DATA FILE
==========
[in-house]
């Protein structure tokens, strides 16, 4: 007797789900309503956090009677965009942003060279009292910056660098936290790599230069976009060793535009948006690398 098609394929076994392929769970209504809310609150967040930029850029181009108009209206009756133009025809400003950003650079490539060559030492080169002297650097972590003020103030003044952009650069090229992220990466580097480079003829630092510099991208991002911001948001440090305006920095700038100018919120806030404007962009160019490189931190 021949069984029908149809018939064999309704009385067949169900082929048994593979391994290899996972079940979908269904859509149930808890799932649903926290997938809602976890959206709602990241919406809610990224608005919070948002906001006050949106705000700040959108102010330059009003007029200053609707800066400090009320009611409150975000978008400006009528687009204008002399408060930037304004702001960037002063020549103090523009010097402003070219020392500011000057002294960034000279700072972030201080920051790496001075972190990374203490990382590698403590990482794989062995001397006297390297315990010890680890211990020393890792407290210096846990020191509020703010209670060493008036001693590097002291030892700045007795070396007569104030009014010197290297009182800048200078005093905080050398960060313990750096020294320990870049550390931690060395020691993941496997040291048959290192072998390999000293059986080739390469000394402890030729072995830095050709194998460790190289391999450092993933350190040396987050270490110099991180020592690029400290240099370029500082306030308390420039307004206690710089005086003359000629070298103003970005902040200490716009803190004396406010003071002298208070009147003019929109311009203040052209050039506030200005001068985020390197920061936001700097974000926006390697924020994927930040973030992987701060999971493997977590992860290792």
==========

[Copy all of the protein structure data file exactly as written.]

[in-house]
């Protein structure tokens, strides 16, 4: 007797789900309503956090009677965009942003060279009292910056660098936290790599230069976009060793535009948006690398 098609394929076994392929769970209504809310609150967040930029850029181009108009209206009756133009025809400003950003650079490539060559030492080169002297650097972590003020103030003044952009650069090229992220990466580097480079003829630092510099991208991002911001948001440090305006920095700038100018919120806030404007962009160019490189931190 021949069984029908149809018939064999309704009385067949169900082929048994593979391994290899996972079940979908269904859509149930808890799932649903926290997938809602976890959206709602990241919406809610990224608005919070948002906001006050949106705000700040959108102010330059009003007029200053609707800066400090009320009611409150975000978008400006009528687009204008002399408060930037304004702001960037002063020549103090523009010097402003070219020392500011000057002294960034000279700072972030201080920051790496001075972190990374203490990382590698403590990482794989062995001397006297390297315990010890680890211990020393890792407290210096846990020191509020703010209670060493008036001693590097002291030892700045007795070396007569104030009014010197290297009182800048200078005093905080050398960060313990750096020294320990870049550390931690060395020691993941496997040291048959290192072998390999000293059986080739390469000394402890030729072995830095050709194998460790190289391999450092993933350190040396987050270490110099991180020592690029400290240099370029500082306030308390420039307004206690710089005086003359000629070298103003970005902040200490716009803190004396406010003071002298208070009147003019929109311009203040052209050039506030200005001068985020390197920061936001700097974000926006390697924020994927930040973030992987701060999971493997977590992860290792």